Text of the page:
hort.net Seasonal photo, (c) 2006 Christopher P. Lindsey, All Rights Reserved: do not copy
articles | gallery of plants | blog | tech blog | plant profiles | patents | mailing lists | top stories | links | shorturl service | tom clothier's archive0
 Navigation
Articles
Gallery of Plants
Blog
Tech Blog
Plant Profiles
Patents
Mailing Lists
    FAQ
    Netiquette
    Search ALL lists
    Search help
    Subscription info
Top Stories
Links
sHORTurl service
Tom Clothier's Archive
 Top Stories
Disease could hit Britain's trees hard

Ten of the best snowdrop cultivars

Plant protein database helps identify plant gene functions

Dendroclimatologists record history through trees

Potato beetle could be thwarted through gene manipulation

Hawaii expands coffee farm quarantine

Study explains flower petal loss

Unauthorized use of a plant doesn't invalidate it's patent

RSS story archive

Re: RE: cannas


They're native to the Everglades, Donna. Called "swamp lilies." Grows all year and blooms most of it. We [the nursery] plant lots of them on the littoral shelf of retention ponds, along with a lot of other natives--soft bullrush, arrowhead, and so on.

On Sunday, September 12, 2004, at 08:25 AM, Donna wrote:

Hopefully someone else will respond to this with more experience....

Pam (bless her heart) sent me some in March (?), way to early to plant
outdoors here in zone 5. I did pot them up and they continued to grow in
my sunny front window till I could move outdoors. Other folks in this
area do start them in pots to get ahead start on the season....


I have stored them in the basement (cool, but heated) some years it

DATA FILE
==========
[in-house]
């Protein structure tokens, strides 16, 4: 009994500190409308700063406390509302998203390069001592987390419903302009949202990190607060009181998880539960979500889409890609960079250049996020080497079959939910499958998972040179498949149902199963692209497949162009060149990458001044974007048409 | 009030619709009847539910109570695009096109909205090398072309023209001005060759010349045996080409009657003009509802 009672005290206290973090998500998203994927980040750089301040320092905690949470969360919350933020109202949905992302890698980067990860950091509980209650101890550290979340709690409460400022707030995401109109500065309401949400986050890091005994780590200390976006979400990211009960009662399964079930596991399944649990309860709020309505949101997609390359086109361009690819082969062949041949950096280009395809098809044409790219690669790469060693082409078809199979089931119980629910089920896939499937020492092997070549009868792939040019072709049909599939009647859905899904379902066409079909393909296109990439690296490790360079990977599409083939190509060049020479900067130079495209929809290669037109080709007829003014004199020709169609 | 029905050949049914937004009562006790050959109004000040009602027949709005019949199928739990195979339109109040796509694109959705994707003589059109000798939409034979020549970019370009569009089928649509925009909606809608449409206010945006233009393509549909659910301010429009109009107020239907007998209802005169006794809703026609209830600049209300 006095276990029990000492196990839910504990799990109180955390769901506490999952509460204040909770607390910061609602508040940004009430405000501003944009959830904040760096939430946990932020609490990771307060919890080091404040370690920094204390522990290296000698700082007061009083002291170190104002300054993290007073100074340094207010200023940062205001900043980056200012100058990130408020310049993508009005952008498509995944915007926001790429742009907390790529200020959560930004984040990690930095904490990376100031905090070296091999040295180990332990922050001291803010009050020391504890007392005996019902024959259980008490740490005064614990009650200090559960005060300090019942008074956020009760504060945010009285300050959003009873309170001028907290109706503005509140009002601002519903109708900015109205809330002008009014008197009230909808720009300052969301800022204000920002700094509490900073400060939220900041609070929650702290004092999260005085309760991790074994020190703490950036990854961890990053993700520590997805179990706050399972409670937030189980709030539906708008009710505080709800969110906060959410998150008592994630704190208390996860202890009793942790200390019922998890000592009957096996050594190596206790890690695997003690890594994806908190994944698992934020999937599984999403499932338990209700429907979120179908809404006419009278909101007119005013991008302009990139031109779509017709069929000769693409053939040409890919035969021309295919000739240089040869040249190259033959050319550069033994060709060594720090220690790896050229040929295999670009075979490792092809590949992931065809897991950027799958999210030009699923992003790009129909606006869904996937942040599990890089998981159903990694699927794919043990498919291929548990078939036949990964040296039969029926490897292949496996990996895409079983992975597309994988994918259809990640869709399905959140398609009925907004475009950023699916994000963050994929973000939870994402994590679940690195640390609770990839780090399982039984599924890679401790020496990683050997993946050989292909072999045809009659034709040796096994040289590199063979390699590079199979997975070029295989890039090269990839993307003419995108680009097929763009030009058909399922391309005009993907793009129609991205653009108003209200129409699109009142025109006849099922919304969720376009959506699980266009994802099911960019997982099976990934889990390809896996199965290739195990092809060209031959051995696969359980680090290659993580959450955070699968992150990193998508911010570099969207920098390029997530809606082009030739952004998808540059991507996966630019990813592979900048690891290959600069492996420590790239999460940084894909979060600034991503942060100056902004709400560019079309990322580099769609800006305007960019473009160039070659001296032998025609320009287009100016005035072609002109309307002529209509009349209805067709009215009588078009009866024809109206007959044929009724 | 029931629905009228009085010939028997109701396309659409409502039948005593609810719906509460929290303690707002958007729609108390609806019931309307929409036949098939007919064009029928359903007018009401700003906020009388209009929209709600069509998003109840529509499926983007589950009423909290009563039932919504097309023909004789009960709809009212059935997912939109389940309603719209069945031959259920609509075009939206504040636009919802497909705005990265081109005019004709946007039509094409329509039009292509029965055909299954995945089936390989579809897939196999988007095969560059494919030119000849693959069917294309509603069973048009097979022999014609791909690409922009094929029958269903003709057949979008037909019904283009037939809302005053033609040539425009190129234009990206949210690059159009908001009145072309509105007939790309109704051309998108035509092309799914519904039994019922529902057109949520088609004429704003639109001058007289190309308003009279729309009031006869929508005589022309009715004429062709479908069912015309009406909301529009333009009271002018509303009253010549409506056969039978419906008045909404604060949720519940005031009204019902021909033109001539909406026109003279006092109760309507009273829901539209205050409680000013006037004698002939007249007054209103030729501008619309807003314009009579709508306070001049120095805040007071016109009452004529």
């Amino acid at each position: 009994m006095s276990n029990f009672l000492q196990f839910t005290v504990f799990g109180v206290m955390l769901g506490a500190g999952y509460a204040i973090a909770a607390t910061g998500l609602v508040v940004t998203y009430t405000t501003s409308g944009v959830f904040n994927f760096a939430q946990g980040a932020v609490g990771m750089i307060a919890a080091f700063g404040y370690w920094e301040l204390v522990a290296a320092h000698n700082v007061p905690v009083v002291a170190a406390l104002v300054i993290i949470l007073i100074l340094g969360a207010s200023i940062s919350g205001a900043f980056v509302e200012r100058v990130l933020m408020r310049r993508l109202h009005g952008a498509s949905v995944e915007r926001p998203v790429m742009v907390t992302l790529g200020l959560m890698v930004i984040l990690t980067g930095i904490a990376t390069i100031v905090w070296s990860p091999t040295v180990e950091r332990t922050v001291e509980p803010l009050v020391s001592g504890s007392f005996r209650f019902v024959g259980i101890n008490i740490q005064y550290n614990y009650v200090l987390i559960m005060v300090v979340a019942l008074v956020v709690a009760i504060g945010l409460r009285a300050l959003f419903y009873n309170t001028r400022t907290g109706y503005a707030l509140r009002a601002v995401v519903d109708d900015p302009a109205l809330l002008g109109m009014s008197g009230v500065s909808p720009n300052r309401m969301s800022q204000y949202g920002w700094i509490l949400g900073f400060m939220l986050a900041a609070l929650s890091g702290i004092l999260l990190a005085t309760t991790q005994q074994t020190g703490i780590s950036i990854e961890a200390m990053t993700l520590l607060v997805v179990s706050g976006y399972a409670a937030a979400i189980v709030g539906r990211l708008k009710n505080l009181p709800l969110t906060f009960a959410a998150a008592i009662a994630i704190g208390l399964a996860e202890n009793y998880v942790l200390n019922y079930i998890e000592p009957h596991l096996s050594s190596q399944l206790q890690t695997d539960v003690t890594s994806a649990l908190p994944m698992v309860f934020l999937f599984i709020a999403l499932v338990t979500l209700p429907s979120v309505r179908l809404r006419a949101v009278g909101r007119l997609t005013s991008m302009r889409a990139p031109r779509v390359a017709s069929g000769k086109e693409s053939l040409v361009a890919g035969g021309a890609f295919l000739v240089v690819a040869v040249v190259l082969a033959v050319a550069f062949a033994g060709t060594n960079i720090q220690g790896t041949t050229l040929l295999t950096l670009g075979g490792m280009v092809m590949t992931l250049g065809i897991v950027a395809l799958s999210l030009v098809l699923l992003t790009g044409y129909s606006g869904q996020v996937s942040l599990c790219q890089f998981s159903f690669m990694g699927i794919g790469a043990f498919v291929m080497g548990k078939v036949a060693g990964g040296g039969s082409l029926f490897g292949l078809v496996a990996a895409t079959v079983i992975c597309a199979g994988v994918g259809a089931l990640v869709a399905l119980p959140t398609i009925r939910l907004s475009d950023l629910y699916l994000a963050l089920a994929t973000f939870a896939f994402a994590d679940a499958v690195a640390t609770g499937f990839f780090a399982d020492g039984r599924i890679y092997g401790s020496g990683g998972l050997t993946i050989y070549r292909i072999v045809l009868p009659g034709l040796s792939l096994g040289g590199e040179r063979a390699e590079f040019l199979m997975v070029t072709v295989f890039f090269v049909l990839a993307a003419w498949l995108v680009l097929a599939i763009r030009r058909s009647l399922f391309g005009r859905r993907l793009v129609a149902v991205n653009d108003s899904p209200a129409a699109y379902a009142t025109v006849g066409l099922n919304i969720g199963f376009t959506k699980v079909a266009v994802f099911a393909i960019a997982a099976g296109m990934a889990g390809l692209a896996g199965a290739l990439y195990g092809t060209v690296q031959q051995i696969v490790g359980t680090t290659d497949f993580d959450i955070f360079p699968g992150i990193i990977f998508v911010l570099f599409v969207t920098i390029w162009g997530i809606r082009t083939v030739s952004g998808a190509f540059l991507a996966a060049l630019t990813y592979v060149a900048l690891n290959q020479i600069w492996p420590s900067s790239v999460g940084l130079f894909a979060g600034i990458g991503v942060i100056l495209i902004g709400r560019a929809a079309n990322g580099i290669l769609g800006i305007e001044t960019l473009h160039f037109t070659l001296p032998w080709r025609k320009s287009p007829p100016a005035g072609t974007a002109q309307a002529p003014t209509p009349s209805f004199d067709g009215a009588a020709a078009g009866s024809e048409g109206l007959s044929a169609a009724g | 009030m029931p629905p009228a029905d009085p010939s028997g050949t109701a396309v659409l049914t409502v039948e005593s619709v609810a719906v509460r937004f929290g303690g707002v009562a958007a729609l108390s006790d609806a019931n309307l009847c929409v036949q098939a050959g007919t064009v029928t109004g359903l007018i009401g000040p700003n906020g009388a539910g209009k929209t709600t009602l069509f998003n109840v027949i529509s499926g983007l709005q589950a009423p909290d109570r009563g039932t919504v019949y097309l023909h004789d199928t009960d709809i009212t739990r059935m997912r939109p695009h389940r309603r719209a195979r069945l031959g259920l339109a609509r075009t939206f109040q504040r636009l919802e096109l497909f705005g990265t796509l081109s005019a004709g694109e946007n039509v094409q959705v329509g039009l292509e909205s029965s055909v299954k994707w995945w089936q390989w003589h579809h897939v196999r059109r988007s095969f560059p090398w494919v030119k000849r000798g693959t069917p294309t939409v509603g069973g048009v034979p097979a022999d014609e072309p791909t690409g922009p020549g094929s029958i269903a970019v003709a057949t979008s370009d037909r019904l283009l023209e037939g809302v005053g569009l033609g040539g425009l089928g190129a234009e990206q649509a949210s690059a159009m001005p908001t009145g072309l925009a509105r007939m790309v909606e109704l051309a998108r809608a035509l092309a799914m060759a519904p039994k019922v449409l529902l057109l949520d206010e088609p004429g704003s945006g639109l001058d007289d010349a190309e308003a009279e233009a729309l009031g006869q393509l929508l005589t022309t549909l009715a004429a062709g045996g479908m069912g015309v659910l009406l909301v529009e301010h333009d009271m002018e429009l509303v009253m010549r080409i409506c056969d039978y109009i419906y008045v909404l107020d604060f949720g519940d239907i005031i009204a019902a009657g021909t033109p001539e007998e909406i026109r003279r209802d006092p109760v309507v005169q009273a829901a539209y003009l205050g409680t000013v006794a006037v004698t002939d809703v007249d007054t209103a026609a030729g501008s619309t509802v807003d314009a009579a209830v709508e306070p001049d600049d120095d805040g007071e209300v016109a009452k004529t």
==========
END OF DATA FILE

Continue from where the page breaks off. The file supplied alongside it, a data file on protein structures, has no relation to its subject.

works, others they rotted. Since conditions and pre-storage concepts
where exactly the same, not sure why.

What I don't know is if they need a dormant period? Jim, Pam do they
grow all year for you?

Donna


Another question- I have just received some large canna roots from a person that can leave them in the ground year round. Since my climate is too cold for that, what is the best way to store them? I can put them in the basement of my husband's office next door. It is extremely damp in
the
basement (there is an exposed sump pump system for flooding), and I'm
not
sure how cold it is down there.  The furnace is in the basement, but I
don't
believe that the basement is heated.  The house is heated by hot air,
so
there is duct work that might keep part of the basement cooler.
There's a
garage next door that's not heated. There's an attic next door which
is
insulated, but unheated. Can the canna be planted and grown in front
of a
sunny patio door for the winter?

What do you think?

Chris
Long Island, NY
Zone 7a (Average min temp 50 - 00)

--------------------------------------------------------------------- Support hort.net -- join the hort.net fund drive! http://www.hort.net/funds/


Island Jim
Southwest Florida
27.0 N, 82.4 W
Zone 10a
Minimum 30 F [-1 C]

---------------------------------------------------------------------
Support hort.net -- join the hort.net fund drive!
http://www.hort.net/funds/


  • References:

Other Mailing lists | Author Index | Date Index | Subject Index | Thread Index



 © 1995-2015 Mallorn Computing, Inc.All Rights Reserved.
Our Privacy Statement